Synopses & Reviews
Tony Hoagland captures the recognizably American landscape of a man of his generation: sex, friendship, rock and roll, cars, high optimism, and disillusion. With what Robert Pinsky has called the saving vulgarity of American poetry,” Hoaglands small biographies of destruction reveal that defeat is a natural prelude to grace and loss a kind of threshold to freedom.
Tony Hoagland's poems sparkle with effervescence, a jujitsu cleverness -- a "wise-guy" aesthetic. Through unexpected subjects ranging from the boy who speaks only in "Kung Fu" dialogue, to a man visiting a lesbian bar, Hoagland gives a sense of finally being able to say the truth about the credentials of manhood.
Tony Hoagland captures the recognizably American landscape of a man of his generation: sex, friendship, rock and roll, cars, high optimism, and disillusion. With what Robert Pinsky has called “the saving vulgarity of American poetry,” Hoagland’s small biographies of destruction reveal that defeat is a natural prelude to grace and loss a kind of threshold to freedom.
“A remarkable book. Without any rhetorical straining, with a disarming witty directness, these poems manage to transform every subject they touch, from love to politics, reaching out from the local and the personal to place the largest issues in the context of feeling. It’s hard to think of a recent book that succeeds with equal grace in fusing the truth-telling and the lyric impulse, clarity and song, in a way that produces such consistent pleasure and surprise.”—Carl Dennis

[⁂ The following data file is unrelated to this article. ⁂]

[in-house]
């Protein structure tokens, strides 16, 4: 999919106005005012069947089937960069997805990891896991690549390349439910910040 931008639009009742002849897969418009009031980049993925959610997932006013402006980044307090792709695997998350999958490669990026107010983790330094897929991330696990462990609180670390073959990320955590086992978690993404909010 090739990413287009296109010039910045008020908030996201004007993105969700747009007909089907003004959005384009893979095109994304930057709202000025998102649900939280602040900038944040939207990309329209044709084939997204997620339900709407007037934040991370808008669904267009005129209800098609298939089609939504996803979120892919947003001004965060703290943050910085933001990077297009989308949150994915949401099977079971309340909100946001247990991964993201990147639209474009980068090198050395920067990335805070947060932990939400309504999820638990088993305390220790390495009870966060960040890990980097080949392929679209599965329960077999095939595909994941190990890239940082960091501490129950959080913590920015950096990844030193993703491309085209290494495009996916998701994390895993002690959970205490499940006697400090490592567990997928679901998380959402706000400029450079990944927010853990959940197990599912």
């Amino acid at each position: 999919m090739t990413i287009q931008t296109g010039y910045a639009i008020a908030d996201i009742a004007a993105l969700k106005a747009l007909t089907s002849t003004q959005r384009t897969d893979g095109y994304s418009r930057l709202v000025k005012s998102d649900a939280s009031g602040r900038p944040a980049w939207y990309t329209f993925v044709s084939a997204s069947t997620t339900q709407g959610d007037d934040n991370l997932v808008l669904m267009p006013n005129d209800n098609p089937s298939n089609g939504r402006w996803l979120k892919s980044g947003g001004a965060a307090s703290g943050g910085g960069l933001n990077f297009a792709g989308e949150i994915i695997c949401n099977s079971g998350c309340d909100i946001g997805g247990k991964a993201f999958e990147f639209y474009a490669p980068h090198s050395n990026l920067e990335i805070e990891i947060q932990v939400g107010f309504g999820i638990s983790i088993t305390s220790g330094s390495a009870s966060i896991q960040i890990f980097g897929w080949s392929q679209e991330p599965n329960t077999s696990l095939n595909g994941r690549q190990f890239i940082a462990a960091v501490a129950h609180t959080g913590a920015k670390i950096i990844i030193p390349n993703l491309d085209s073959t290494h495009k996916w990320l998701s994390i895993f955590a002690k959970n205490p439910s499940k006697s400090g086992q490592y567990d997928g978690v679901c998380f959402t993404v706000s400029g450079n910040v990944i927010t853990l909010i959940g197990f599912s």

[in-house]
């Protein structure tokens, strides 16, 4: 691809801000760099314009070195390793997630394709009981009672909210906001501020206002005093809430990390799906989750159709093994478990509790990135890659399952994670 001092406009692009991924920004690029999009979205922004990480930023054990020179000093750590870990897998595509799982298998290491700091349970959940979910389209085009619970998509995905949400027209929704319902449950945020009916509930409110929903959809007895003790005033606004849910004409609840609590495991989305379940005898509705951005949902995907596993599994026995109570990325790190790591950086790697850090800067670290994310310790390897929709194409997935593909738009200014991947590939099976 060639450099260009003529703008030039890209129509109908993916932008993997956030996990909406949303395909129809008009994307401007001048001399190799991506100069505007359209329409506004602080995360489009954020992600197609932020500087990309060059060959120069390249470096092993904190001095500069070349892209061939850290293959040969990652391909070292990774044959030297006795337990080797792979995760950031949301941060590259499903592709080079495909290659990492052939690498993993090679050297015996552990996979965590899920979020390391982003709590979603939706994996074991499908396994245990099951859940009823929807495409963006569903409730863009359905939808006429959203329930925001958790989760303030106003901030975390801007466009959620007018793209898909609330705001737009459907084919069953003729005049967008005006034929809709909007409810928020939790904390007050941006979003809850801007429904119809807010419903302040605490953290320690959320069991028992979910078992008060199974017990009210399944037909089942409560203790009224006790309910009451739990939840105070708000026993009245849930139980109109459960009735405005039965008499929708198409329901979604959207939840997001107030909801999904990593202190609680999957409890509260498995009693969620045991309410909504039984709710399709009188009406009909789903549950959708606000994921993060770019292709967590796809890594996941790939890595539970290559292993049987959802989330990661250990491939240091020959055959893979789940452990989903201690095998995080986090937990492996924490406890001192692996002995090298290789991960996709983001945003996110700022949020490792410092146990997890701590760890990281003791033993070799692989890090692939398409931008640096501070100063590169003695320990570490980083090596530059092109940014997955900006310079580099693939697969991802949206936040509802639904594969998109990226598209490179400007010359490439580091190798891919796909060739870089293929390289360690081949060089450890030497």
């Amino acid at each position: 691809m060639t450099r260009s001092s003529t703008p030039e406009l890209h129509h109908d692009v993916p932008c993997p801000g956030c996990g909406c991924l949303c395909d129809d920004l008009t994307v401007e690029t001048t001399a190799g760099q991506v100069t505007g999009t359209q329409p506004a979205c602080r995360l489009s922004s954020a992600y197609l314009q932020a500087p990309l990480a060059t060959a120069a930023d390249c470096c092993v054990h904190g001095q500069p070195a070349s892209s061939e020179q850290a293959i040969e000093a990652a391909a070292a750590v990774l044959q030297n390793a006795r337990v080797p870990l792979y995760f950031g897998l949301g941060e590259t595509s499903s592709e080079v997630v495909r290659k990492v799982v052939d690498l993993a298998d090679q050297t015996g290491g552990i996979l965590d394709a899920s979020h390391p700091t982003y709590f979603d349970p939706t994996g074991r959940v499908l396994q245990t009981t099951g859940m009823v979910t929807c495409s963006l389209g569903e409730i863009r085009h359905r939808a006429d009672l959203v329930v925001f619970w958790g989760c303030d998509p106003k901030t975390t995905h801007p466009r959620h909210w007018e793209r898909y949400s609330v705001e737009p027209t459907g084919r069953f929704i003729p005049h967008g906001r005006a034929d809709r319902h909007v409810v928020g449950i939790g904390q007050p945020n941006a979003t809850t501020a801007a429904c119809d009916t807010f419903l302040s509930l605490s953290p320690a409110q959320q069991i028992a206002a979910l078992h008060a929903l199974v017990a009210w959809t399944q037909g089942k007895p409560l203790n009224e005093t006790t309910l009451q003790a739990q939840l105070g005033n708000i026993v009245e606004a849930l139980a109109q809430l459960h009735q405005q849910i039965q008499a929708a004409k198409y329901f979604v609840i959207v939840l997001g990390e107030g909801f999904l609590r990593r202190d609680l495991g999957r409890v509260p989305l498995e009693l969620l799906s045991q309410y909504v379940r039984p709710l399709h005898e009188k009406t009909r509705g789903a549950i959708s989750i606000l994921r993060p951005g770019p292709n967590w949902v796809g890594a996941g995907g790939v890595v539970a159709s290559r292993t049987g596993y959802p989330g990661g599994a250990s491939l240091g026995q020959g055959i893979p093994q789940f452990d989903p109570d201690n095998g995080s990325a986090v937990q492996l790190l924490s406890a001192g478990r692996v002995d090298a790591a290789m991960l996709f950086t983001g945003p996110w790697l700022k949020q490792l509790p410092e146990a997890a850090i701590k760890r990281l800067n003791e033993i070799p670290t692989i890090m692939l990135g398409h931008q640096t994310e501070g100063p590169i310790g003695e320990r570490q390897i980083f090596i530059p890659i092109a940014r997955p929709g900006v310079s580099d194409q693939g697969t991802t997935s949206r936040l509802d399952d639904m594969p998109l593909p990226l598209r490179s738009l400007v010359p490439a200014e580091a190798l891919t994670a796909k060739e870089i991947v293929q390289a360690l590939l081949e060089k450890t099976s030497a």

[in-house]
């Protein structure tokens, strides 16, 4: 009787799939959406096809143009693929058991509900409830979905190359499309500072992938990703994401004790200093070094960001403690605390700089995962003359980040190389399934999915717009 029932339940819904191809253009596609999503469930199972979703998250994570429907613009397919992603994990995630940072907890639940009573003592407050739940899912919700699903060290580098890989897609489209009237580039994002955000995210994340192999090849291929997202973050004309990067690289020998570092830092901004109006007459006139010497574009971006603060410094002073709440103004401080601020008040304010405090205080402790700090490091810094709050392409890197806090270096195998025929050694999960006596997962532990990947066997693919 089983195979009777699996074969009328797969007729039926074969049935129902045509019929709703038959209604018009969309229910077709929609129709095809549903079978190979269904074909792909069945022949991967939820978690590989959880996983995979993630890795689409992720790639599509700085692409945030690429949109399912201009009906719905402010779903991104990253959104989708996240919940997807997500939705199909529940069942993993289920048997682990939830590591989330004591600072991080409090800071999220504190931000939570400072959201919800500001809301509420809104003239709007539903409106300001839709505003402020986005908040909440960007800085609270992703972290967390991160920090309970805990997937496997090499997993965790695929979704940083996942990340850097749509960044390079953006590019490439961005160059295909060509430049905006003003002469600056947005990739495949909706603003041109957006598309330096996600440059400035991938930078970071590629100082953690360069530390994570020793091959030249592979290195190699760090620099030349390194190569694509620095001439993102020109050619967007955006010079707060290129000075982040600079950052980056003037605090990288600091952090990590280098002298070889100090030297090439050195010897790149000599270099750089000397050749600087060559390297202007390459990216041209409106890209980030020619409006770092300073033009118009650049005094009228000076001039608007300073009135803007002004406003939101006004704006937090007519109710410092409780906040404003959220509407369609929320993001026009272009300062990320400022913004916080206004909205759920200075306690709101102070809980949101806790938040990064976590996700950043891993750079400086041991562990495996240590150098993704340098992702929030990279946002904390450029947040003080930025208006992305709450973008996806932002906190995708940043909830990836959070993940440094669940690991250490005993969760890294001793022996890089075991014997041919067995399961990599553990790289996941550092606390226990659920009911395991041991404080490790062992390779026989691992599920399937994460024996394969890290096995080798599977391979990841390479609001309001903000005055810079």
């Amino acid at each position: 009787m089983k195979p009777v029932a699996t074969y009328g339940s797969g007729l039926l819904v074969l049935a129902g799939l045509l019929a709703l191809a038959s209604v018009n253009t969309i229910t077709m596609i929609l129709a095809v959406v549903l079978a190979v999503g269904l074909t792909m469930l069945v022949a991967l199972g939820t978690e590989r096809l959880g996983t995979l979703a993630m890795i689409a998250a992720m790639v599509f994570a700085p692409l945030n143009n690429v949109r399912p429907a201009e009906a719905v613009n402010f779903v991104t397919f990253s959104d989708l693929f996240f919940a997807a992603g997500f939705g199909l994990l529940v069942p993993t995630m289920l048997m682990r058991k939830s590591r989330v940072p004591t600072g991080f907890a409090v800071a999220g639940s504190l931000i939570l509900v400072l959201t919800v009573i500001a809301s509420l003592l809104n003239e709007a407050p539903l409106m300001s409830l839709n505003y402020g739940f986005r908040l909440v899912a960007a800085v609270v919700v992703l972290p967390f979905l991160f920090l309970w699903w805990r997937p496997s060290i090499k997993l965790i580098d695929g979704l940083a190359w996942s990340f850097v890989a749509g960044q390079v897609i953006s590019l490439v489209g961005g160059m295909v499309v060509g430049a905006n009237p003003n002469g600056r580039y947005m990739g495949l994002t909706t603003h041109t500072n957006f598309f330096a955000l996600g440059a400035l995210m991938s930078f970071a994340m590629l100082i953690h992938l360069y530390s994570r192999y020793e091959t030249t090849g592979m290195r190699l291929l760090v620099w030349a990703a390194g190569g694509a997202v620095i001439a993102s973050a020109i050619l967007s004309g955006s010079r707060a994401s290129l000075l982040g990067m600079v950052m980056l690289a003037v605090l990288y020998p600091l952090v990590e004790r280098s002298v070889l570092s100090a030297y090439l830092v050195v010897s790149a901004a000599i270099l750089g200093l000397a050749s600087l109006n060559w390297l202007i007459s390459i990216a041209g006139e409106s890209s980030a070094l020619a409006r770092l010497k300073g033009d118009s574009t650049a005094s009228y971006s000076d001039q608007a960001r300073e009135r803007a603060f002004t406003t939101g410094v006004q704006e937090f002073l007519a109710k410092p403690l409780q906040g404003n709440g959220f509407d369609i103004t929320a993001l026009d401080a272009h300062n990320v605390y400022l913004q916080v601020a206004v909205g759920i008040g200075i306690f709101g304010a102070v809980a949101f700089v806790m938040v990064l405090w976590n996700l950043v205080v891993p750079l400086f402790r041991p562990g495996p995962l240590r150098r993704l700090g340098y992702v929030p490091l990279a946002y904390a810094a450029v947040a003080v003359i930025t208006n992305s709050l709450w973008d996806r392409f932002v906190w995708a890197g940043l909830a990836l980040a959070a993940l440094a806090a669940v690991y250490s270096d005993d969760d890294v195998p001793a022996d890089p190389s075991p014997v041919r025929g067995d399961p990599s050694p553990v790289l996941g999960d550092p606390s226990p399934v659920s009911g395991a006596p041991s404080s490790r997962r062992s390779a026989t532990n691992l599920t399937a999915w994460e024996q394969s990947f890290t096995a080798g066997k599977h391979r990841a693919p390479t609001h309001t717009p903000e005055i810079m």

“This is wonderful poetry: exuberant, self-assured, instinct with wisdom and passion.”—Carolyn Kizer
“There is a fine strong sense in these poems of real lives being lived in a real world. This is something I greatly prize. And it is all colored, sometimes brightly, by the poet’s own highly romantic vision of things, so that what we may think we already know ends up seeming rich and strange.”—Donald Justice
“In Sweet Ruin, we’re banging along the Baja of our little American lives, spritzing truth from our lapels, elbowing our compadres, the Seven Deadly Sins. Maybe we’re unhappy in a less than tragic way, but our ruin requires of us a love and understanding and loyalty just as deep and sweet as any tragic hero’s. And it’s all the more poignant in a sad and funny way because the purpose of this forced spiritual march, Hoagland seems to be saying, is to leave ourselves behind. Undoubtedly, you will recognize among the body count many of your selves.”—Jack Myers
About the Author
Tony Hoagland has published three chapbooks of poetry—History of Desire, A Change in Plans, and In Gratitude for Talk—and contributed to the anthologies New American Poets of the 90s, The Best of Crazyhorse, and The Pushcart Anthology 1991. He now lives in Waterville, Maine.